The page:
Same building elements as above, but with a referendum of $ 260 million for new academic spaces and renovated non-academic spaces, with all three schools being built at the same time. It would take a referendum of 41 cents, or 24.8 cents more than what taxpayers are currently paying for the current referendum.
The scope of the Options 1 and 2 projects is similar, with $ 160 million for new academic space in the three high schools and $ 100 million for renovated extracurricular spaces, said Bill Riley, VCSC director of communications.
However, Option 2 would be a cohesive project using a $ 260 million referendum.
Option 1 would use a referendum of $ 160 million and $ 100 million through debt service and short-term obligations to renovate spaces over time without increasing the current tax rate for the service of the debt. “It’s bound to be a harder path to go, one that is slow and ultimately doesn’t quite look like Option 2,” said Riley.
Under Option 2, doing all of this through referendum funds, “We can do all the renovations at the same time. We cannot do a $ 100 million renovation in Option 1 all at once. it has to be over time, ”said Riley.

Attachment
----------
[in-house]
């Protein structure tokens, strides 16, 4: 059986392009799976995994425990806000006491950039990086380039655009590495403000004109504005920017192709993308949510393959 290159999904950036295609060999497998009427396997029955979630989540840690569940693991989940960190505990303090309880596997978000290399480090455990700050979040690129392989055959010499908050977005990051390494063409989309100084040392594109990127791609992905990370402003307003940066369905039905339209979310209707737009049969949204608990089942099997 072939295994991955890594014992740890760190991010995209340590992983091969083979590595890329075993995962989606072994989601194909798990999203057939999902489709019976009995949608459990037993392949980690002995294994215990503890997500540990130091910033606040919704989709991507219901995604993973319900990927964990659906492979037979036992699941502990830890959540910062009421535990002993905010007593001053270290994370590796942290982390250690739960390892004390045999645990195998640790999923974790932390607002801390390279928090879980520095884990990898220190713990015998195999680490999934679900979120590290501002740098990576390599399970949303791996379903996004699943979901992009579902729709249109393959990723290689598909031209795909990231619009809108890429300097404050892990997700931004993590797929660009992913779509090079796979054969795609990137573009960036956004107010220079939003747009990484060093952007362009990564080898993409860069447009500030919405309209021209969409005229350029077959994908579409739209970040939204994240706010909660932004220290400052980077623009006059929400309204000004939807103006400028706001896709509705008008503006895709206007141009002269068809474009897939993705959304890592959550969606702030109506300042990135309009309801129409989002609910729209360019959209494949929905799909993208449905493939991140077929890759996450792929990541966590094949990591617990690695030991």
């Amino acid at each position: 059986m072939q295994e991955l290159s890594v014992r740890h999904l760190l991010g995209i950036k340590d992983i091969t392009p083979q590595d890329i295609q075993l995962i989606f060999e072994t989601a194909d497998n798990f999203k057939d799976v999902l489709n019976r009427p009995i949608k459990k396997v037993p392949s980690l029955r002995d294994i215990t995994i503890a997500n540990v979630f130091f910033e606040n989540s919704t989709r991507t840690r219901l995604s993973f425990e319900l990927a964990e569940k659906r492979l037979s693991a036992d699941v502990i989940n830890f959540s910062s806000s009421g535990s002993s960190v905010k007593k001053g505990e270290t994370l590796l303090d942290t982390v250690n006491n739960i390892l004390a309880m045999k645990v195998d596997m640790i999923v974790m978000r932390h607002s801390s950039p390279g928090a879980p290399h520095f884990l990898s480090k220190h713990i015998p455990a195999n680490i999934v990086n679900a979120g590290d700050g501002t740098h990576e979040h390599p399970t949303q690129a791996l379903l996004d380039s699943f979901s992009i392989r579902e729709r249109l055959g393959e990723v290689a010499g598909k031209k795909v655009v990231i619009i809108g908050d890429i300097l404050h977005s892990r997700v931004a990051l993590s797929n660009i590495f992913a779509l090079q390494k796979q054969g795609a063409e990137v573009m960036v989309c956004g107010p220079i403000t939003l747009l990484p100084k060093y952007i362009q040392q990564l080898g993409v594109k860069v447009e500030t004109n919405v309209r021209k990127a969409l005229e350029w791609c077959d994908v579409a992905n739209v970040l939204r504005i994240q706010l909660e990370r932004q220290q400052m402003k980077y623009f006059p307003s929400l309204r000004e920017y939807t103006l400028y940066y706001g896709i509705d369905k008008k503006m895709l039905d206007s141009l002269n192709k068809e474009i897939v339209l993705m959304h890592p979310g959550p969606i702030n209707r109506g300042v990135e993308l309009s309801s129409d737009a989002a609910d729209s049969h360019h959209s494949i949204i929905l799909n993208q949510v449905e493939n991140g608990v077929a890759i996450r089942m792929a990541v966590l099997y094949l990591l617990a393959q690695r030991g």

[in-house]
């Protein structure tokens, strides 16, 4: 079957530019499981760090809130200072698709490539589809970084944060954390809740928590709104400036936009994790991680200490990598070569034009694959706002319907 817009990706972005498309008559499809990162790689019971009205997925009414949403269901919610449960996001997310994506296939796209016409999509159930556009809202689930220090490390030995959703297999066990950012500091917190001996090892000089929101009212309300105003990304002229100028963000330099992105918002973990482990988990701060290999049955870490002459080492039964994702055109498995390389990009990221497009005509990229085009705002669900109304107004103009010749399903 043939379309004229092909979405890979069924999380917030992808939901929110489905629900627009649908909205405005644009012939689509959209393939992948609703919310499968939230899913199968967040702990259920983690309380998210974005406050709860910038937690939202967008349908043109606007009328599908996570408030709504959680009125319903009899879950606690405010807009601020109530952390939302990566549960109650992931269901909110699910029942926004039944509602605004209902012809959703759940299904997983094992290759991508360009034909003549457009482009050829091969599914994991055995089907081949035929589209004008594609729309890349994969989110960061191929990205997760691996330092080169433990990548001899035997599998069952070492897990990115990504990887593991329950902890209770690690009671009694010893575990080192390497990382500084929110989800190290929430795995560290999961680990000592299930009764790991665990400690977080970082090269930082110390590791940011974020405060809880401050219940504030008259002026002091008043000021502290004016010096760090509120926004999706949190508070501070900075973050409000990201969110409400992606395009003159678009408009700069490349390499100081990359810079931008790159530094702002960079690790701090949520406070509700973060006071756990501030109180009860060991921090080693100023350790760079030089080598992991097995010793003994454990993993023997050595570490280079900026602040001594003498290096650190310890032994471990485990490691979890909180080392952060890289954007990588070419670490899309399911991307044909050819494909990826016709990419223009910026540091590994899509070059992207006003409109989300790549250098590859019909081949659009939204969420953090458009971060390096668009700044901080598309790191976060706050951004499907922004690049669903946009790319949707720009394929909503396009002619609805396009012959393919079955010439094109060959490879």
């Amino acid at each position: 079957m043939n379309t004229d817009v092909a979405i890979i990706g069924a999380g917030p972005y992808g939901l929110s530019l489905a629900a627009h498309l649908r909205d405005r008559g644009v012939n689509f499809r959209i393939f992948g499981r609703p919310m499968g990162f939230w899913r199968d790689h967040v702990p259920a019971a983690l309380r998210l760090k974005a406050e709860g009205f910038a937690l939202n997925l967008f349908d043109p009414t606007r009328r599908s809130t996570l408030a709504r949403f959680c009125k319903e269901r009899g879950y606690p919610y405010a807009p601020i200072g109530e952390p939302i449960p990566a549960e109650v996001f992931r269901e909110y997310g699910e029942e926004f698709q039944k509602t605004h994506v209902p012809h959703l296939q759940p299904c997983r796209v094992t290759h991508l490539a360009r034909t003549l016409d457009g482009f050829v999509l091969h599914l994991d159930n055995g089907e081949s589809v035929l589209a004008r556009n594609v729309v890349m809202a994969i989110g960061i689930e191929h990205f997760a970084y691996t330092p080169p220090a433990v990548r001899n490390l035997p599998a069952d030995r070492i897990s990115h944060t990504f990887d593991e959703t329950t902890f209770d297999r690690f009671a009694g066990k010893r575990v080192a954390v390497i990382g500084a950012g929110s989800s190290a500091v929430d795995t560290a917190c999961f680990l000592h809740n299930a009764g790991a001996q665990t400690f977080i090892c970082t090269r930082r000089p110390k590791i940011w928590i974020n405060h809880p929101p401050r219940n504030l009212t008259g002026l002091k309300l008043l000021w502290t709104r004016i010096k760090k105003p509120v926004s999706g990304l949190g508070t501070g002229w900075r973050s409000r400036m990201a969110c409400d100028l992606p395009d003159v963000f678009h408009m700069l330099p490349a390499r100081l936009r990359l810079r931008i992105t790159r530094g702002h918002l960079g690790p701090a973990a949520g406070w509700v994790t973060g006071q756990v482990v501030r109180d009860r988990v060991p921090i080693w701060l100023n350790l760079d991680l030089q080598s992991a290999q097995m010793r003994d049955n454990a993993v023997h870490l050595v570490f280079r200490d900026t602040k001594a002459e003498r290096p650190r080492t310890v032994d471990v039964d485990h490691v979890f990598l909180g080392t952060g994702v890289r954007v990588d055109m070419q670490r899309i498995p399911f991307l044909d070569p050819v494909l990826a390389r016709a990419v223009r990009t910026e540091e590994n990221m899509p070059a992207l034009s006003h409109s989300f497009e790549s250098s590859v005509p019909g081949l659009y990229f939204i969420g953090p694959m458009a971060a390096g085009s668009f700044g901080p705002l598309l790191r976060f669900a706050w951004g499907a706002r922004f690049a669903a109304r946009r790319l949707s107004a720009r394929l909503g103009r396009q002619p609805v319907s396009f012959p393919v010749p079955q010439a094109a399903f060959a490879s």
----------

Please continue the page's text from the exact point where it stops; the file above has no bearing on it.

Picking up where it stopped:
In short: “Same project. Different ways to finance it. Other timeline, ”Riley said. With both options, new university construction would take place at the same time, and these university facilities would be built outside the footprint of current buildings.
In addition, by holding a $ 260 million referendum for Option 2, the district could fund projects to install in other schools and not exceed the current rate of the debt service tax.
Option 3 provides for new schools on current campuses north, south and west of Vigo and involves a referendum of $ 333 million. It would require a referendum tax rate of 52 cents, or 36 cents more than the current impact of the referendum. Everything in the schools would be new.
The district also anticipated the possible impact on taxpayers of the additional tax rate caused by a referendum on the proposed construction.